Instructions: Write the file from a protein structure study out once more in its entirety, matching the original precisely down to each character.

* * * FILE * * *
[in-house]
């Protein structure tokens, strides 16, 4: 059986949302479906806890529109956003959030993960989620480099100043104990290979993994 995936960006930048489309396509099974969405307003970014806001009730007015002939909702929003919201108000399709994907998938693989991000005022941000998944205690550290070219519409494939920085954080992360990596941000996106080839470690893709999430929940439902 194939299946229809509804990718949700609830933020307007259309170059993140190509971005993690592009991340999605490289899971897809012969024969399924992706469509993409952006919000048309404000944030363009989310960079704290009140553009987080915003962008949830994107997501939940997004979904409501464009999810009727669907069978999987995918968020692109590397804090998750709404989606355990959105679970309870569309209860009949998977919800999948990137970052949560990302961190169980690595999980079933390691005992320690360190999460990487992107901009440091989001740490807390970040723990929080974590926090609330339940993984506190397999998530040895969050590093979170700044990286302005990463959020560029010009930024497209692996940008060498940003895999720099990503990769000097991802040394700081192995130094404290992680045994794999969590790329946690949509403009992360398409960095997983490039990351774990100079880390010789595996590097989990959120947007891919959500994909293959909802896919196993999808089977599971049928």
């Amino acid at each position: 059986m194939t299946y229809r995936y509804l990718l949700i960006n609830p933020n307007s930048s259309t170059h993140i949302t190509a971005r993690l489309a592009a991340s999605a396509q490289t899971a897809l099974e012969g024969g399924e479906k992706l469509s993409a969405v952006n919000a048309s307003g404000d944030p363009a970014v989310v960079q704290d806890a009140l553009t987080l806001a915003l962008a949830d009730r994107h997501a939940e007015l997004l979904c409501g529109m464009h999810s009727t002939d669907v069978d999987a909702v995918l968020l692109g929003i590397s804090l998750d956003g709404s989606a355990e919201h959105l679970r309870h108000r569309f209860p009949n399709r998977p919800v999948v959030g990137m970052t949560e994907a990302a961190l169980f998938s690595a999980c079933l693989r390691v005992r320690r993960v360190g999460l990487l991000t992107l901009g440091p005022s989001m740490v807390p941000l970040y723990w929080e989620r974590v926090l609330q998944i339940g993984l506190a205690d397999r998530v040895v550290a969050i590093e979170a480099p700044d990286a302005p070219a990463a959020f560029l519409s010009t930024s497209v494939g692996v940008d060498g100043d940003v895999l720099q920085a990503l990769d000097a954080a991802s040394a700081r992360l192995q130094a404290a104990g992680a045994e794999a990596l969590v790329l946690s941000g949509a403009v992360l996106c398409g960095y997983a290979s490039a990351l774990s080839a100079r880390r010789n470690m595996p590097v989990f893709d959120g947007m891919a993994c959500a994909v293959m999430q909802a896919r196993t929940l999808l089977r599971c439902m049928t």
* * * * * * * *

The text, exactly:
[in-house]
């Protein structure tokens, strides 16, 4: 059986949302479906806890529109956003959030993960989620480099100043104990290979993994 995936960006930048489309396509099974969405307003970014806001009730007015002939909702929003919201108000399709994907998938693989991000005022941000998944205690550290070219519409494939920085954080992360990596941000996106080839470690893709999430929940439902 194939299946229809509804990718949700609830933020307007259309170059993140190509971005993690592009991340999605490289899971897809012969024969399924992706469509993409952006919000048309404000944030363009989310960079704290009140553009987080915003962008949830994107997501939940997004979904409501464009999810009727669907069978999987995918968020692109590397804090998750709404989606355990959105679970309870569309209860009949998977919800999948990137970052949560990302961190169980690595999980079933390691005992320690360190999460990487992107901009440091989001740490807390970040723990929080974590926090609330339940993984506190397999998530040895969050590093979170700044990286302005990463959020560029010009930024497209692996940008060498940003895999720099990503990769000097991802040394700081192995130094404290992680045994794999969590790329946690949509403009992360398409960095997983490039990351774990100079880390010789595996590097989990959120947007891919959500994909293959909802896919196993999808089977599971049928």
């Amino acid at each position: 059986m194939t299946y229809r995936y509804l990718l949700i960006n609830p933020n307007s930048s259309t170059h993140i949302t190509a971005r993690l489309a592009a991340s999605a396509q490289t899971a897809l099974e012969g024969g399924e479906k992706l469509s993409a969405v952006n919000a048309s307003g404000d944030p363009a970014v989310v960079q704290d806890a009140l553009t987080l806001a915003l962008a949830d009730r994107h997501a939940e007015l997004l979904c409501g529109m464009h999810s009727t002939d669907v069978d999987a909702v995918l968020l692109g929003i590397s804090l998750d956003g709404s989606a355990e919201h959105l679970r309870h108000r569309f209860p009949n399709r998977p919800v999948v959030g990137m970052t949560e994907a990302a961190l169980f998938s690595a999980c079933l693989r390691v005992r320690r993960v360190g999460l990487l991000t992107l901009g440091p005022s989001m740490v807390p941000l970040y723990w929080e989620r974590v926090l609330q998944i339940g993984l506190a205690d397999r998530v040895v550290a969050i590093e979170a480099p700044d990286a302005p070219a990463a959020f560029l519409s010009t930024s497209v494939g692996v940008d060498g100043d940003v895999l720099q920085a990503l990769d000097a954080a991802s040394a700081r992360l192995q130094a404290a104990g992680a045994e794999a990596l969590v790329l946690s941000g949509a403009v992360l996106c398409g960095y997983a290979s490039a990351l774990s080839a100079r880390r010789n470690m595996p590097v989990f893709d959120g947007m891919a993994c959500a994909v293959m999430q909802a896919r196993t929940l999808l089977r599971c439902m049928t």